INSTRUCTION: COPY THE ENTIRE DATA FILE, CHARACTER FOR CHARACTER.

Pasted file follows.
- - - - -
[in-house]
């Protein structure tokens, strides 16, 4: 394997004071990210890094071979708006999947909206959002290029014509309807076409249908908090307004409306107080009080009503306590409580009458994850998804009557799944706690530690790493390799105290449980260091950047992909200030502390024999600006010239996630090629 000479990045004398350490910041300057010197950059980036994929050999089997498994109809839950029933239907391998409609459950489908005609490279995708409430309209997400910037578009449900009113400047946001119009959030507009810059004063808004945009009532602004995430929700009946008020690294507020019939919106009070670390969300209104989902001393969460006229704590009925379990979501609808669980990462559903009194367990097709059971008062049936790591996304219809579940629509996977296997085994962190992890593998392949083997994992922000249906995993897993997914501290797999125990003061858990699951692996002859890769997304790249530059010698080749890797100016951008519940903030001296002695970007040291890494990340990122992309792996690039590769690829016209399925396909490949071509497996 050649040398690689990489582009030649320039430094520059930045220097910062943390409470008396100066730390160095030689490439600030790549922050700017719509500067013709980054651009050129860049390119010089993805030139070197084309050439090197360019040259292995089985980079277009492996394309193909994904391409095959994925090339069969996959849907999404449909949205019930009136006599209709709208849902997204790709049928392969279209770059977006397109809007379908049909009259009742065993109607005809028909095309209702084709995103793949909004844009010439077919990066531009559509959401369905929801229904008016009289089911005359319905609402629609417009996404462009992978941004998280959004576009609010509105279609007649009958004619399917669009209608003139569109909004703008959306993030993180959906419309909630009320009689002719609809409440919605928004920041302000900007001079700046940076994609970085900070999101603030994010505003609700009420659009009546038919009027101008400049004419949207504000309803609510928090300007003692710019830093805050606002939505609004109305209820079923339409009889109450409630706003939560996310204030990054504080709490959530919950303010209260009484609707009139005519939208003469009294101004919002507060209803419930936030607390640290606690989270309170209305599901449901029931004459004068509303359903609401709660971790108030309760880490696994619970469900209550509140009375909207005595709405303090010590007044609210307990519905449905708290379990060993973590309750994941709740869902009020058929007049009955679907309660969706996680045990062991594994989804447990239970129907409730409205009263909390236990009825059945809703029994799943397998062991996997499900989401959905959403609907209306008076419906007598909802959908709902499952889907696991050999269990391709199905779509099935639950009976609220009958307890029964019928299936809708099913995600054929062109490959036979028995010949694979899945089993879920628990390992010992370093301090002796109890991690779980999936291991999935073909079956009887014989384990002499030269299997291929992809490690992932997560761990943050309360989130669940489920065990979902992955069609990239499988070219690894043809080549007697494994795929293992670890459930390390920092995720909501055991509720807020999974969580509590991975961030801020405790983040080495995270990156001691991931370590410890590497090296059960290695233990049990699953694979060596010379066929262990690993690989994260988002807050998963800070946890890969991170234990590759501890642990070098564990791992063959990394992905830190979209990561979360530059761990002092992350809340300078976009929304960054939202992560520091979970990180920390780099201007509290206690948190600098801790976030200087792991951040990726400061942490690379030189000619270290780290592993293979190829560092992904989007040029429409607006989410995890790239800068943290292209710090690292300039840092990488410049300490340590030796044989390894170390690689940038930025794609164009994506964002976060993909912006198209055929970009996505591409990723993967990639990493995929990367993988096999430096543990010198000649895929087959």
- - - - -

[in-house]
């Protein structure tokens, strides 16, 4: 394997004071990210890094071979708006999947909206959002290029014509309807076409249908908090307004409306107080009080009503306590409580009458994850998804009557799944706690530690790493390799105290449980260091950047992909200030502390024999600006010239996630090629 000479990045004398350490910041300057010197950059980036994929050999089997498994109809839950029933239907391998409609459950489908005609490279995708409430309209997400910037578009449900009113400047946001119009959030507009810059004063808004945009009532602004995430929700009946008020690294507020019939919106009070670390969300209104989902001393969460006229704590009925379990979501609808669980990462559903009194367990097709059971008062049936790591996304219809579940629509996977296997085994962190992890593998392949083997994992922000249906995993897993997914501290797999125990003061858990699951692996002859890769997304790249530059010698080749890797100016951008519940903030001296002695970007040291890494990340990122992309792996690039590769690829016209399925396909490949071509497996 050649040398690689990489582009030649320039430094520059930045220097910062943390409470008396100066730390160095030689490439600030790549922050700017719509500067013709980054651009050129860049390119010089993805030139070197084309050439090197360019040259292995089985980079277009492996394309193909994904391409095959994925090339069969996959849907999404449909949205019930009136006599209709709208849902997204790709049928392969279209770059977006397109809007379908049909009259009742065993109607005809028909095309209702084709995103793949909004844009010439077919990066531009559509959401369905929801229904008016009289089911005359319905609402629609417009996404462009992978941004998280959004576009609010509105279609007649009958004619399917669009209608003139569109909004703008959306993030993180959906419309909630009320009689002719609809409440919605928004920041302000900007001079700046940076994609970085900070999101603030994010505003609700009420659009009546038919009027101008400049004419949207504000309803609510928090300007003692710019830093805050606002939505609004109305209820079923339409009889109450409630706003939560996310204030990054504080709490959530919950303010209260009484609707009139005519939208003469009294101004919002507060209803419930936030607390640290606690989270309170209305599901449901029931004459004068509303359903609401709660971790108030309760880490696994619970469900209550509140009375909207005595709405303090010590007044609210307990519905449905708290379990060993973590309750994941709740869902009020058929007049009955679907309660969706996680045990062991594994989804447990239970129907409730409205009263909390236990009825059945809703029994799943397998062991996997499900989401959905959403609907209306008076419906007598909802959908709902499952889907696991050999269990391709199905779509099935639950009976609220009958307890029964019928299936809708099913995600054929062109490959036979028995010949694979899945089993879920628990390992010992370093301090002796109890991690779980999936291991999935073909079956009887014989384990002499030269299997291929992809490690992932997560761990943050309360989130669940489920065990979902992955069609990239499988070219690894043809080549007697494994795929293992670890459930390390920092995720909501055991509720807020999974969580509590991975961030801020405790983040080495995270990156001691991931370590410890590497090296059960290695233990049990699953694979060596010379066929262990690993690989994260988002807050998963800070946890890969991170234990590759501890642990070098564990791992063959990394992905830190979209990561979360530059761990002092992350809340300078976009929304960054939202992560520091979970990180920390780099201007509290206690948190600098801790976030200087792991951040990726400061942490690379030189000619270290780290592993293979190829560092992904989007040029429409607006989410995890790239800068943290292209710090690292300039840092990488410049300490340590030796044989390894170390690689940038930025794609164009994506964002976060993909912006198209055929970009996505591409990723993967990639990493995929990367993988096999430096543990010198000649895929087959």